Five Red Flags When Hiring a Contractor

A major Canadian Bank’s research discovered that 80% of people in the market to do renovations to their home do not trust contractors. That’s not surprising. We hear so many horror stories from people who call us. Stories about contractors that have left a job unfinished, sometimes not even started, with large payments already made. Contractors who don’t come back to repair issues.

The good news is that there are good contractors out there. We’re not the only contractor you can trust. But there are signs to watch for if you want to avoid the bad ones. There are red flags that should set off alarm bells.

They say you don’t need a permit

It’s true not every renovation project needs a permit. If you’re simply doing something like replacing kitchen cabinets without any electrical, plumbing, or structural work you can do those types of projects. But if your kitchen reno requires a load bearing wall to be taken down, or some major plumbing or electrical changes you’re going to need a permit.

If your reno is going to require any major electrical or plumbing work (things bigger than changing a light fixture or a faucet), if it requires any heating and ventilation changes, if it requires major structural changes to your house, like removing a load bearing wall or finishing a basement, you’re going to need a permit.

We always tell our homeowners, don’t put yourself and your family at risk by trying to save a little bit of money by not getting a permit. Many times, you can apply for a permit yourself and it will only cost you a few hundred dollars.

If a homeowner does a project without a permit and there’s a liability issue that arises due to an accident or poor workmanship, they open themselves to the high probability of their insurance claim being denied, and sometimes even legal action.

It’s not worth doing any project without a permit when one’s required.

If you’re interviewing a contractor and they’re trying to convince you that, “You don’t need a permit. It’s just a money grab by the City.” Be on the alert.

They want you to pay them in cash

We once had a homeowner ask if he could pay us in cash. I said, “No problem. But I’ll still have to charge you taxes and report to my bank where I got this cash from.” Needless to say, it was the end of that conversation. If a contractor is willing to work for cash and not charge the proper taxes it’s a sure sign that there’s an integrity issue. It’s seldom the case that an integrity issue limits itself to working for cash.

A good contractor will understand their responsibility as a contributing member of society, that tax collection, though not want we might want to do, is in the best interest of all. No one really wants to pay taxes, but we sure appreciate the healthcare, the education, and many other programs our governments use those taxes for.

They don’t have a contractor’s licence or insurance

I’m not aware of any municipalities in Canada that allow renovation work, that require a permit, without the contractor holding a valid licence and valid insurance. Both of these are for the homeowners protection. Perhaps there might be some weekend warriors or small-scale contractors that might have the skillset and knowledge to do some reno work. How do you really know if they’re qualified? You don’t. That’s why our governments and the Canada Building Code requires contractors be licenced and insured.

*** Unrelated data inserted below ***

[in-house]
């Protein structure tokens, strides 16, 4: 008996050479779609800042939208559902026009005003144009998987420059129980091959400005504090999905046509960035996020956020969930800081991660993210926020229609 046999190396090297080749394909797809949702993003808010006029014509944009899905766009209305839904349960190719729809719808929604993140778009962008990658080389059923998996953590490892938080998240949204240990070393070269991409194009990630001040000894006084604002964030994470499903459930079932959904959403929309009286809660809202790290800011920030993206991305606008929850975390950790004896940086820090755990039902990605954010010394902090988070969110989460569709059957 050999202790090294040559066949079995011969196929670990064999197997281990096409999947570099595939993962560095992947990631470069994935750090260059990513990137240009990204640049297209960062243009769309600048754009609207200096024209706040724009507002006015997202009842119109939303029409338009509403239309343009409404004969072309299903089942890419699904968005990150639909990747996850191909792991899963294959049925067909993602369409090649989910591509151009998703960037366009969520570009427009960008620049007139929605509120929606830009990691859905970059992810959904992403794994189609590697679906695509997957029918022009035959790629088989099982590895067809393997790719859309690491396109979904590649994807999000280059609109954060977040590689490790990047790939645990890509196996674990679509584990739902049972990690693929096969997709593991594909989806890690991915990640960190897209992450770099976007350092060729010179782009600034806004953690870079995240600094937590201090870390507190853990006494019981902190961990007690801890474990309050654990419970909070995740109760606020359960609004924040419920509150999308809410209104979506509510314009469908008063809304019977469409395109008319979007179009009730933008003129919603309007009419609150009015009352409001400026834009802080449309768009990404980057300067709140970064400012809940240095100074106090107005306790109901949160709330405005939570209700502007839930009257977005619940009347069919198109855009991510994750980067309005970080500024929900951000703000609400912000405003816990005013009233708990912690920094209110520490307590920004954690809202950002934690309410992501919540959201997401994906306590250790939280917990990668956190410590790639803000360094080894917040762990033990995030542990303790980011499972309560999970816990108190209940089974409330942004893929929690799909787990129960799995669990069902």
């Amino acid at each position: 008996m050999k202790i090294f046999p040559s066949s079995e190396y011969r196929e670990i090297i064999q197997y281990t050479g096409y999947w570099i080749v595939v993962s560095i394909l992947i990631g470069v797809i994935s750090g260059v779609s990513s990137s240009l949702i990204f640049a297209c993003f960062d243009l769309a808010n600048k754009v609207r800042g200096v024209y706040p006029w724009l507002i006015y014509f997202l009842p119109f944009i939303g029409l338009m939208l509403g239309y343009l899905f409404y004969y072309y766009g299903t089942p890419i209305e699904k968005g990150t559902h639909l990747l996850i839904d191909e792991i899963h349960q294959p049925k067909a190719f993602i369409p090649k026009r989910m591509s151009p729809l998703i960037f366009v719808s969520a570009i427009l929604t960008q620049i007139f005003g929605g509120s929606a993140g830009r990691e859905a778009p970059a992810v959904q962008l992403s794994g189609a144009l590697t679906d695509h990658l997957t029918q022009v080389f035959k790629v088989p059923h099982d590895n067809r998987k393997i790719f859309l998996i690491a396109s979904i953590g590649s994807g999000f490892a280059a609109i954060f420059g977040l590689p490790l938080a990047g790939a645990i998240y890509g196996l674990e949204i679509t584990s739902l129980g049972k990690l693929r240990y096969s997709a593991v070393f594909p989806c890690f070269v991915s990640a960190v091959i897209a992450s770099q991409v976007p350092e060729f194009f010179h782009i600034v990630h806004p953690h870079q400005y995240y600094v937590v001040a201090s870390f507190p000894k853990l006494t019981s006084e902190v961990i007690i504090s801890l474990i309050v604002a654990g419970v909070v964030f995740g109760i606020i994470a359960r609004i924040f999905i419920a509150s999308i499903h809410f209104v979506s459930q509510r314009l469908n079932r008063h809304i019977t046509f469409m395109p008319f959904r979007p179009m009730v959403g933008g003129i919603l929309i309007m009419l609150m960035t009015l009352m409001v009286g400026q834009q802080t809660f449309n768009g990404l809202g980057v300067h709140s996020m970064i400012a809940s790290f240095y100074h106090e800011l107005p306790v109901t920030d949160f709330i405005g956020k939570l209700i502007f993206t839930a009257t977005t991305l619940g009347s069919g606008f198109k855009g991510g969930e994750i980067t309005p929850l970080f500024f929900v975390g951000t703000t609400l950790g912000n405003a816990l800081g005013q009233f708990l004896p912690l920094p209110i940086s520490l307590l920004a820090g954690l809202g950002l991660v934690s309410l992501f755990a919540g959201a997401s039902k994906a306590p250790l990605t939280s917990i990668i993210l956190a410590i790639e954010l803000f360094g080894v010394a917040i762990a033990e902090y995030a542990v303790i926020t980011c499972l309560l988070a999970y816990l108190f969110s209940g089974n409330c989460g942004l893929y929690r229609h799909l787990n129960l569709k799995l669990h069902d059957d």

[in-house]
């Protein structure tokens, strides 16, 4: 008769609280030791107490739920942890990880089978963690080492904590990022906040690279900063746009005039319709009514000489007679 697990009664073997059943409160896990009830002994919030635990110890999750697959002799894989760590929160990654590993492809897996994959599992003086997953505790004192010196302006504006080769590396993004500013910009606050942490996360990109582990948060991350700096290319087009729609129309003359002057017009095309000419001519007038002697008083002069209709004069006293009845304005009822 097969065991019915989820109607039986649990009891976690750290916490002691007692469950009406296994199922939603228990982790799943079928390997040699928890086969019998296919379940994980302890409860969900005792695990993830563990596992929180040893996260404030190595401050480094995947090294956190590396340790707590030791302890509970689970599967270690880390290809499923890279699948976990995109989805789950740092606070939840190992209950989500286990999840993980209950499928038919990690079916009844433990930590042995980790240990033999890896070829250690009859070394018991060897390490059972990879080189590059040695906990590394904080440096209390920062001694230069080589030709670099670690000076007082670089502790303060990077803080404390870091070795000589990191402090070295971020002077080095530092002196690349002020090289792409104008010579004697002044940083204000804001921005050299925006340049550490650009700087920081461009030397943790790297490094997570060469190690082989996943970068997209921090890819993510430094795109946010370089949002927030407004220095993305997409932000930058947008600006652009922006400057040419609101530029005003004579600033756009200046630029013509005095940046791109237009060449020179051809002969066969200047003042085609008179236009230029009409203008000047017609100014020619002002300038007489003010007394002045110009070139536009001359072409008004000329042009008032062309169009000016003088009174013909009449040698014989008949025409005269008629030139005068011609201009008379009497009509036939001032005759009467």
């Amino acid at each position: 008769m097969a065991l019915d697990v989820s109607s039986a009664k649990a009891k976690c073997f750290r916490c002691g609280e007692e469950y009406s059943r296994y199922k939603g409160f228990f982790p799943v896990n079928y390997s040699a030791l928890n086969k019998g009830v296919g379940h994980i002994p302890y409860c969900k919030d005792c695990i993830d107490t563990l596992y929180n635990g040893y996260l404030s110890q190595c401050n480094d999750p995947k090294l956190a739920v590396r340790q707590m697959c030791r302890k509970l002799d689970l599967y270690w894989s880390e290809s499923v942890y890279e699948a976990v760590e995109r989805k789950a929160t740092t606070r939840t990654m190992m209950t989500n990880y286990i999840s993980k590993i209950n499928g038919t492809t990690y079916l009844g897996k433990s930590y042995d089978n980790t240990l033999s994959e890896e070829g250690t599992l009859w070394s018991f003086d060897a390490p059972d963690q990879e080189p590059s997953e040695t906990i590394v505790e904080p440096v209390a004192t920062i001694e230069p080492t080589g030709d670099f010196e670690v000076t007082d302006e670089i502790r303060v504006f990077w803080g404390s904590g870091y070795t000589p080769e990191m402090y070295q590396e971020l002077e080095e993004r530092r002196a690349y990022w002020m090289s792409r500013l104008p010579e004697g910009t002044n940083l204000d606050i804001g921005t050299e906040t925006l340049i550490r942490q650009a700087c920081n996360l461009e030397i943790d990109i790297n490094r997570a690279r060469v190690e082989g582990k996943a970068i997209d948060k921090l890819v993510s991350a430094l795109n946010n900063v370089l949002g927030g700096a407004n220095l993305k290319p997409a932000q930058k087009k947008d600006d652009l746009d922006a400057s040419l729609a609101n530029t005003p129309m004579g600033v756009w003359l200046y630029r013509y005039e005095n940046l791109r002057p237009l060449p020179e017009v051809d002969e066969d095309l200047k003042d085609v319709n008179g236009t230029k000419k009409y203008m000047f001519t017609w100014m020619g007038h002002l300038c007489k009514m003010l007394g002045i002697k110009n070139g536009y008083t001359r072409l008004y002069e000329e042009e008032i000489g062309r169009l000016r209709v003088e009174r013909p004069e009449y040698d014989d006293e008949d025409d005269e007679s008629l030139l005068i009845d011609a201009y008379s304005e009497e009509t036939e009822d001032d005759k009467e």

You might save yourself a bit of money in the short-term to hire an unlicenced contractor. But in the long-term it’s not in your best interest. The liabilities and risks are too high.

They won’t give you a detailed contract

First of all. A contractor should be willing to put it in writing with detailed work descriptions.

Our company is transparent. It’s part of our ethos. When we provide an estimate for $57,267.45, we provide the worksheets that account for every single penny. We provide a material list, labour broken down by tasks, all subcontracting and misc. items. Many contractors might not feel comfortable doing so, but at the minimum they should provide you with some type of breakdown, more than just X amount for labour and Y amount for material.

An unwillingness to share cost information and an unwillingness to be transparent should be an indication that there might be something to hide.

They have no proof they adhere to any specific code of ethics

Someone can tell you they’re a good contractor and that you can trust them. But really. What proof do they have to back that up?

A good contractor will have construction peer groups to keep them accountable. These groups or associations will have specific code of ethics and standards that must be adhered to.  

In the city where we live, Hamilton, Ontario, we’re members of The Canadian Home Builders’ Association and the Ontario Homebuilders’ Association branch’s West-End Home Builders’ Association. We’re accredited by RenoMark, the renovation industries mark of excellence. We’ve earned the prestigious Baeumler Approved designation. Also, we’re an accredited Better Business Bureau company with an A+ rating.

All this to say. A company can’t just say they’re good. They have to be willing to be kept accountable to high standards by independent groups. If a contractor isn’t willing to do that, perhaps it should be a red flag.

We empathize with homeowners that get hurt by bad contractors. Know that there are good ones out there. Hopefully, this will help you find one.

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  1. Pingback: Factors to consider when hiring a contractor for your reno. - IntegriMark

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